“A baby’s death is tragic, heartbreaking and often preventable. If we’ve learned anything, it’s that simple is best: babies should always sleep in a crib or bassinet, on their back, without soft toys, pillows, blankets or other bedding,” said lead author Dr. Rachel Moon, professor of pediatrics at the University of Virginia School of Medicine.
The recommendations apply to children up to a year old.
Approximately 3,500 infants die from sleep-related deaths every year in the United States, but the annual number of deaths since 2000 have been similar after a “substantial” reduction in deaths in the 1990s due to national education for infants to sleep on their backs, the press release said.
But even though the overall numbers of deaths are down, the rate of sudden unexpected infant deaths (SUIDs) more than doubled among Black infants and tripled among American Indian/Alaska Native infants compared to White infants in 2010 to 2013.
Additionally, infants have a 67 times higher risk of a sleep-related death when sleeping with someone on a couch, soft armchair or cushion, 10 times higher risk when sleeping with someone who is impaired because of tiredness, sedating medications or substance abuse, and 5-10 times higher risk when sleeping on the same surface with someone else when under four months of age.
“We know that many parents choose to share a bed with a child, for instance, perhaps to help with breastfeeding or because of a cultural preference or a belief that it is safe,” said Dr. Rebecca Carlin, a co-author of the statement and its accompanying technical report. “The evidence is clear that this significantly raises the risk of a baby’s injury or death, however, and for that reason AAP cannot support bed-sharing under any circumstances.”
The AAP recommends for babies to sleep on a surface that is flat, firm and not inclined with the sleep product meeting the Consumer Product Safety Commission’s safety standards for cribs, bassinets, play yards and bedside sleepers, which go into effect this week, according to CNN.
“A great way to test if a surface is too soft is to press your hand down and then lift it up. If your hand leaves an indentation, it’s too soft,” according to First Candle, a non-profit organization committed to the elimination of SIDS.
The AAP press release also heralded the passage of the Safe Sleep for Babies Act, which bans the sale of unsafe crib bumpers and inclined sleepers by mid-2022.
The policy statement reminded parents to avoid items — especially soft objects, such as pillow-like toys, mattress toppers, fur-like materials, loose bedding or crib bumpers because of the potential to suffocate them.
“Place infants on a firm, flat, [non-inclined] sleep surface (eg, tightly fitting crib mattress in a safety-approved crib) covered by a fitted sheet with no other bedding or soft objects. Sleep surfaces with inclines of more than 10 degrees are unsafe for infant sleep,” the policy statement said.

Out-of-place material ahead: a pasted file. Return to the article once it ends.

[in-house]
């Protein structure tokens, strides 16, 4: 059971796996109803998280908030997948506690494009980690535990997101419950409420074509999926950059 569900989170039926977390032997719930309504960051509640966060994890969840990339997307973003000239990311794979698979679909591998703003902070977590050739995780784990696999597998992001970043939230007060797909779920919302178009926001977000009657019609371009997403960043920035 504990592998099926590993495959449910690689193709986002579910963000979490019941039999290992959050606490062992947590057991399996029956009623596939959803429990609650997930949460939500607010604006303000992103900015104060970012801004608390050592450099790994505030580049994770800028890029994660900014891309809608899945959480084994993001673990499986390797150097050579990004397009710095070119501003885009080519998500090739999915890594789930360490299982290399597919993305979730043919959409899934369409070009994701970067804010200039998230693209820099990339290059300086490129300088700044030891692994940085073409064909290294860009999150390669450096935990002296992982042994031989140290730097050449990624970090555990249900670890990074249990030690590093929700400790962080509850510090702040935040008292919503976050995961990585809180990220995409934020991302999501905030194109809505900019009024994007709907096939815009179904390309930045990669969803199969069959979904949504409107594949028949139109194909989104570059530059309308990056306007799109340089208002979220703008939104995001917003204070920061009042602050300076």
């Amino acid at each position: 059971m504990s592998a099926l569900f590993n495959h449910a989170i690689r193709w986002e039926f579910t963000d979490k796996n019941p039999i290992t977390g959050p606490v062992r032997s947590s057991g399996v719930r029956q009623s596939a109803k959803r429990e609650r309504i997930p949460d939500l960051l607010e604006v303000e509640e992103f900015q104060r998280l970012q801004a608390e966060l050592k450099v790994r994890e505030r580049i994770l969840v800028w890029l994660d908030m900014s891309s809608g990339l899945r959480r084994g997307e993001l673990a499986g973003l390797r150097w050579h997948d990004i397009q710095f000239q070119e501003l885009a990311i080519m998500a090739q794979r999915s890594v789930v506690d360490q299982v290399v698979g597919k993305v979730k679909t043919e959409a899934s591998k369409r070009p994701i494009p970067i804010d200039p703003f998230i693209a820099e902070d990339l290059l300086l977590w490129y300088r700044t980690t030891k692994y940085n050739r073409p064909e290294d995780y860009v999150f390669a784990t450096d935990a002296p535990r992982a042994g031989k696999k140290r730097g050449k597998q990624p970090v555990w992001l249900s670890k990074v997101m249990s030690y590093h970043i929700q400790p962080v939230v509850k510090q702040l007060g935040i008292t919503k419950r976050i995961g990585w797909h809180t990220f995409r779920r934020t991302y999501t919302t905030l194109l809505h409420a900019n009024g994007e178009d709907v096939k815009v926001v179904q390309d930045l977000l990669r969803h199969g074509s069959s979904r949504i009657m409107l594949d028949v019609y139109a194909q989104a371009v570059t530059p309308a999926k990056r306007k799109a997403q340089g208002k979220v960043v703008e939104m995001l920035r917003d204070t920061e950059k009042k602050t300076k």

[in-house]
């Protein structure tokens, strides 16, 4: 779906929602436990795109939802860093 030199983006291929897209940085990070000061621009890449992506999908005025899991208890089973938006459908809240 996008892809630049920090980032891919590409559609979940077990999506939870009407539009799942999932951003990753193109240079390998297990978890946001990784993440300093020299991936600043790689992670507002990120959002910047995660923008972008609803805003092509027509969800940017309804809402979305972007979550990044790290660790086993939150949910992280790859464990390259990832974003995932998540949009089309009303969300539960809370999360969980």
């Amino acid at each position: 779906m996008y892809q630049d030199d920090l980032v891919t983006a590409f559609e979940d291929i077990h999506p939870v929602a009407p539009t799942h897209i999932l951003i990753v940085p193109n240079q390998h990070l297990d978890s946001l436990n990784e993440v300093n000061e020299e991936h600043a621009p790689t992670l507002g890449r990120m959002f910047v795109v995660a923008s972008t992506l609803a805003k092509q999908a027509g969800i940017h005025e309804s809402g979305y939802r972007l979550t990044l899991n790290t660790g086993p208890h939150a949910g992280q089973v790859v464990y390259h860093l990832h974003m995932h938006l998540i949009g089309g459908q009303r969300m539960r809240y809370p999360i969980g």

Crib bumpers, which are meant to cushion the baby from the crib slats, are linked to more than 100 infant deaths in the past 30 years, according to healthychildren.org, a website recommended by the AAP for additional resources on sleep safety for infants.
The pediatric association recommended parents should sleep in the same room with their infants, but not the same bed as them, for at least the first six months.
The release noted pacifier use is also associated with reducing sleep-related deaths, but advised “supervised, awake tummy time” for infant development and to prevent a flat spot developing on the back or side of their head due to their sleep position, a condition known as positional plagiocephaly, per the statement.
“Parents are encouraged to place the infant in tummy time while awake and supervised for short periods of time beginning soon after hospital discharge, increasing incrementally to at least 15 to 30 minutes total daily by 7 weeks of age,” the release said.
And when an infant shows signs of attempting to reach the rolling milestone, which is often around three to four months of age, the statement advises against swaddling because the swaddled infant may roll to the prone position and suffocate.
Breastfeeding decreases the risk of sleep-related infant deaths with the statement noting, “2 months of feeding at least partial human milk feeding has been demonstrated to significantly lower the risk of sleep-related deaths.”
“Parents might think that their infant is waking up too much during the night and fear that something is wrong,” Dr. Moon said.
“But babies by their nature wake up frequently during the night. Although this can be understandably frustrating for parents who are exhausted and losing out on their own sleep, babies have to wake to feed every 2-3 hours, so this is normal and healthy, and should be expected. When parents have questions about their infant’s sleep, they should always ask their pediatrician for guidance.”